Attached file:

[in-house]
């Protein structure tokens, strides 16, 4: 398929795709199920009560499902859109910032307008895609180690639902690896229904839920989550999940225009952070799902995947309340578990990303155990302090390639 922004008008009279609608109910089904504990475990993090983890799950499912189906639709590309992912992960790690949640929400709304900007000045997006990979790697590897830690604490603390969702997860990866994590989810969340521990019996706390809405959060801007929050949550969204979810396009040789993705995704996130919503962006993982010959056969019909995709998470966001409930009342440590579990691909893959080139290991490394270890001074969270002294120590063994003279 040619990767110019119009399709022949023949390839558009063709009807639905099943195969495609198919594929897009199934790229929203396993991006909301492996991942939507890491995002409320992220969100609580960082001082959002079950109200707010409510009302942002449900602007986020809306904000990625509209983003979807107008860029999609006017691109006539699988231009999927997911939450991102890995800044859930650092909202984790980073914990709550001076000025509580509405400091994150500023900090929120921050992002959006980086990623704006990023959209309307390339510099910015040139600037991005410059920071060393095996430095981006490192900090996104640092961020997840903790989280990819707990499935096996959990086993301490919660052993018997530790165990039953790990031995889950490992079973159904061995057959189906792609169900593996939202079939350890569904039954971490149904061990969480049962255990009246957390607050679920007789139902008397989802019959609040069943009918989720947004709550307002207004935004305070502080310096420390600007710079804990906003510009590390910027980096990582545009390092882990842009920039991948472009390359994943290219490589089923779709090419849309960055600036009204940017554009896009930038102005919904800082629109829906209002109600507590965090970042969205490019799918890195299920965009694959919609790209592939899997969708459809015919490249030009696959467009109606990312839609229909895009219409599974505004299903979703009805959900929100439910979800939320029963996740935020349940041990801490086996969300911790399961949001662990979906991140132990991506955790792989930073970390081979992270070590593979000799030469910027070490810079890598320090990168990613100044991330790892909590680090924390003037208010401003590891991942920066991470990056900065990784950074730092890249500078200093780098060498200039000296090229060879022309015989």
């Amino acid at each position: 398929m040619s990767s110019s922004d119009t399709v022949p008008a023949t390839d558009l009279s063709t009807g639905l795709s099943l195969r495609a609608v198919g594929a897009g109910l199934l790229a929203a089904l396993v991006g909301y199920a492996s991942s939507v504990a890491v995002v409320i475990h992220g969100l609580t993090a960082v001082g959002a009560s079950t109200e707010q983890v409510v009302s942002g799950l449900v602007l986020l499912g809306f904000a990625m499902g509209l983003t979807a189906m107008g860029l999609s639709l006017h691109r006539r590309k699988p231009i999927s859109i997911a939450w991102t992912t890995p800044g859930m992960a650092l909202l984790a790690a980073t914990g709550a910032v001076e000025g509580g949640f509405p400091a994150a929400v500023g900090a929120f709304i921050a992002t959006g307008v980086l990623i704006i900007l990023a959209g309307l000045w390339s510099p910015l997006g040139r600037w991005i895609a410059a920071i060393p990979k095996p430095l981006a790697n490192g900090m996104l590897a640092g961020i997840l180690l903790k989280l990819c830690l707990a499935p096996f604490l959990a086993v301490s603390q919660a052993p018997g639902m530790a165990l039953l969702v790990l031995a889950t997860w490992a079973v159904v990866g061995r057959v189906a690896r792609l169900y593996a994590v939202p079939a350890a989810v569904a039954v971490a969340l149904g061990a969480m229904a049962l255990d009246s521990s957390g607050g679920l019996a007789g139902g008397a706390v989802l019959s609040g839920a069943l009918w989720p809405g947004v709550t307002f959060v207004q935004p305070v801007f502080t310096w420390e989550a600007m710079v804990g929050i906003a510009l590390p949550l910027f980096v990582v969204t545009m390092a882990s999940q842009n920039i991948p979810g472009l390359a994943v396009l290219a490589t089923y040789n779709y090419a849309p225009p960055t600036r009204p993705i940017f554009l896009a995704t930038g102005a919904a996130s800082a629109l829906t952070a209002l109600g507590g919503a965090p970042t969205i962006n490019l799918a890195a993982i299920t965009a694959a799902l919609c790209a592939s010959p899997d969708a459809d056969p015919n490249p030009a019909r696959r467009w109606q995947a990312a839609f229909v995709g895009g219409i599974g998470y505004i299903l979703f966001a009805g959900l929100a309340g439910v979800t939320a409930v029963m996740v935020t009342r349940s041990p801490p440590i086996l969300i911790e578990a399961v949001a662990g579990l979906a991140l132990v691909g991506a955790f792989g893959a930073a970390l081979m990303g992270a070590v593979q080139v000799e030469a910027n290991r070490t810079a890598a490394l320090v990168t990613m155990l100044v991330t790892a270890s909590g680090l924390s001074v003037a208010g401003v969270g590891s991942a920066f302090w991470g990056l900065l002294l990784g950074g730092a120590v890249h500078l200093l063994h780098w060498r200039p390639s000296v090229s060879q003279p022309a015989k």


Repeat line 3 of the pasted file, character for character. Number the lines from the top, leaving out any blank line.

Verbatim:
């Amino acid at each position: 398929m040619s990767s110019s922004d119009t399709v022949p008008a023949t390839d558009l009279s063709t009807g639905l795709s099943l195969r495609a609608v198919g594929a897009g109910l199934l790229a929203a089904l396993v991006g909301y199920a492996s991942s939507v504990a890491v995002v409320i475990h992220g969100l609580t993090a960082v001082g959002a009560s079950t109200e707010q983890v409510v009302s942002g799950l449900v602007l986020l499912g809306f904000a990625m499902g509209l983003t979807a189906m107008g860029l999609s639709l006017h691109r006539r590309k699988p231009i999927s859109i997911a939450w991102t992912t890995p800044g859930m992960a650092l909202l984790a790690a980073t914990g709550a910032v001076e000025g509580g949640f509405p400091a994150a929400v500023g900090a929120f709304i921050a992002t959006g307008v980086l990623i704006i900007l990023a959209g309307l000045w390339s510099p910015l997006g040139r600037w991005i895609a410059a920071i060393p990979k095996p430095l981006a790697n490192g900090m996104l590897a640092g961020i997840l180690l903790k989280l990819c830690l707990a499935p096996f604490l959990a086993v301490s603390q919660a052993p018997g639902m530790a165990l039953l969702v790990l031995a889950t997860w490992a079973v159904v990866g061995r057959v189906a690896r792609l169900y593996a994590v939202p079939a350890a989810v569904a039954v971490a969340l149904g061990a969480m229904a049962l255990d009246s521990s957390g607050g679920l019996a007789g139902g008397a706390v989802l019959s609040g839920a069943l009918w989720p809405g947004v709550t307002f959060v207004q935004p305070v801007f502080t310096w420390e989550a600007m710079v804990g929050i906003a510009l590390p949550l910027f980096v990582v969204t545009m390092a882990s999940q842009n920039i991948p979810g472009l390359a994943v396009l290219a490589t089923y040789n779709y090419a849309p225009p960055t600036r009204p993705i940017f554009l896009a995704t930038g102005a919904a996130s800082a629109l829906t952070a209002l109600g507590g919503a965090p970042t969205i962006n490019l799918a890195a993982i299920t965009a694959a799902l919609c790209a592939s010959p899997d969708a459809d056969p015919n490249p030009a019909r696959r467009w109606q995947a990312a839609f229909v995709g895009g219409i599974g998470y505004i299903l979703f966001a009805g959900l929100a309340g439910v979800t939320a409930v029963m996740v935020t009342r349940s041990p801490p440590i086996l969300i911790e578990a399961v949001a662990g579990l979906a991140l132990v691909g991506a955790f792989g893959a930073a970390l081979m990303g992270a070590v593979q080139v000799e030469a910027n290991r070490t810079a890598a490394l320090v990168t990613m155990l100044v991330t790892a270890s909590g680090l924390s001074v003037a208010g401003v969270g590891s991942a920066f302090w991470g990056l900065l002294l990784g950074g730092a120590v890249h500078l200093l063994h780098w060498r200039p390639s000296v090229s060879q003279p022309a015989k």